17. An electronic endoscope according to claim 1, wherein said objective lens system includes three or less lenses, or three or less lens units, and satisfies the following condition:
1.5<L/f<4
where L is an equivalent air length from an exit pupil to an image plane and f is a focal length.
18. An electronic endoscope according to claim 17, wherein said objective lens system satisfies the following condition:
L′/f<1.5
where L′ is an equivalent air length from the exit pupil to an aperture stop.
19. An electronic endoscope according to claim 1, wherein said objective lens system includes, in order from an object side, a first lens unit, a second lens unit, and a third lens unit, said third lens unit being comprised of a cemented lens whose interface is convex toward an image side.
20. An electronic endoscope according to claim 1, wherein said objective lens system includes a lens or plane-parallel plate cemented to a CCD glass cover and satisfies the following condition:
φ/2<1.2×IH
where φ is an outside diameter of said lens or plane-parallel plate cemented to said CCD glass cover and IH is a maximum image height.
21. An electronic endoscope, comprising:
an objective lens system defining an optical axis;
an image sensor comprising a plurality of sensing elements, said image sensor being arranged to intersect said optical axis and adapted to receive light rays from said objective lens system,
wherein a first sensing element Of said plurality of sensing elements has a position closer to said optical axis than a second sensing element of said plurality of sensing elements, and
wherein said second sensing element is more sensitive to said light rays than said first sensing element.
Description
BACKGROUND OF THE INVENTION

1. Field of the Invention

This invention relates to an electronic endoscope in which provisions are made to correct for distortion and prevent shading.

2. Description of Related Art

In recent years, An endoscope whose elongated, insertable section is inserted in a narrow tubular cavity or human body to observe an organ has come into prominent use. In particular, an electronic endoscope is often used in which a solid-state image sensor, such as a CCD (charge coupled device), is placed at the distal end or ocular section of the endoscope so that observations can be made through a monitor.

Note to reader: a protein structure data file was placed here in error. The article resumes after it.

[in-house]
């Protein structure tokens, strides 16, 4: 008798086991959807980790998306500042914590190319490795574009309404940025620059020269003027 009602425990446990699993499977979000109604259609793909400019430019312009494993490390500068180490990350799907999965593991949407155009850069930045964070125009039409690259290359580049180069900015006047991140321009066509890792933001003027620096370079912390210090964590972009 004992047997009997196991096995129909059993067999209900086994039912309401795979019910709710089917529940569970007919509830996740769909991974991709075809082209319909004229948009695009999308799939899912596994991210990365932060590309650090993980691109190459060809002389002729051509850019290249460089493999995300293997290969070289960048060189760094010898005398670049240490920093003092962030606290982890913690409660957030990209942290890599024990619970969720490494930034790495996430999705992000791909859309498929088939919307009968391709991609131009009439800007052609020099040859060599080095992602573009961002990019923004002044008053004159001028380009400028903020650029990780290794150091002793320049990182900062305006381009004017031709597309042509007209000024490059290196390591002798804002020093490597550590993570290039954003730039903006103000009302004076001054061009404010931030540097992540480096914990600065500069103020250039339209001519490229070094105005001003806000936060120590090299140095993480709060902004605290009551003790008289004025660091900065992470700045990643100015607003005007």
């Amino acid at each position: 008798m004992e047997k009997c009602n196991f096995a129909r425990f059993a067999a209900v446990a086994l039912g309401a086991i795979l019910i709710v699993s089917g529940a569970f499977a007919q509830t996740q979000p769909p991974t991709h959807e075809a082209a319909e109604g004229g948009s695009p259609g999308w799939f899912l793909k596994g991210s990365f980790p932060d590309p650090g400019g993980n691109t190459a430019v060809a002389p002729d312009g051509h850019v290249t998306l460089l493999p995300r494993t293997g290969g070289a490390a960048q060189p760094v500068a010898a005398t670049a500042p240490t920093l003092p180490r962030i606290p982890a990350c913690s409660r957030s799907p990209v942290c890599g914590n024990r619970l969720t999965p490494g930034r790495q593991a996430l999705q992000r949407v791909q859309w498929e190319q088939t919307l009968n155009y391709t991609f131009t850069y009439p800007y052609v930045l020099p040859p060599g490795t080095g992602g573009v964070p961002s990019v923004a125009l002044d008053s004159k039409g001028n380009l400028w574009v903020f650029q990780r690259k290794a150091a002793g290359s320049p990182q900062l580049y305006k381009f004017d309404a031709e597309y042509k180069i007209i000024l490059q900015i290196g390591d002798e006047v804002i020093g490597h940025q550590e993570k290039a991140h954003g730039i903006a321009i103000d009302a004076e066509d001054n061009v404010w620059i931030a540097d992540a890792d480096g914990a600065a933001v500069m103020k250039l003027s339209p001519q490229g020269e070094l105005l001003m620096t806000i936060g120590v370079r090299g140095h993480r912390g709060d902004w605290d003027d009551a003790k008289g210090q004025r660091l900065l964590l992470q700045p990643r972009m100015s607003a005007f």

In keeping with an increase of the number of pixels arrayed on the light-receiving surface of the CCD, a compact design of the CCD has recently been developed. Consequently, the problem is raised that off-axis chief rays of light passing through the objective lens system of the electronic endoscope are incident on pixels different from those on which they are naturally expected to be incident and proper colors are not reproduced. This phenomenon is called color shading.

FIG. 1 shows a positional relationship between a photosensor and a microlens in a conventional CCD. In this figure, reference symbols P 1 and P 2 represent chief rays emanating from an exit pupil 0 toward the CCD. Consider now the case where the chief ray P 1 is incident on one photosensor, situated close to the optical axis, of the CCD and the chief ray P 2 is incident on another photosensor, located farther from the optical axis, of the CCD. The chief ray P 1 passes through a microlens Am and enters a photosensor Bm located opposite thereto. The chief ray P 2 , however, after passing through a microlens Bn, fails to enter a photosensor Bn located opposite thereto. In this way, the photosensor Bn, located farther from the optical axis, of the CCD may give rise to the phenomenon that a marginal beam of light is eclipsed and thus an image to be formed becomes dark. This phenomenon is called luminance shading. In the following description, the term “shading” refers to both the color shading and the luminance shading.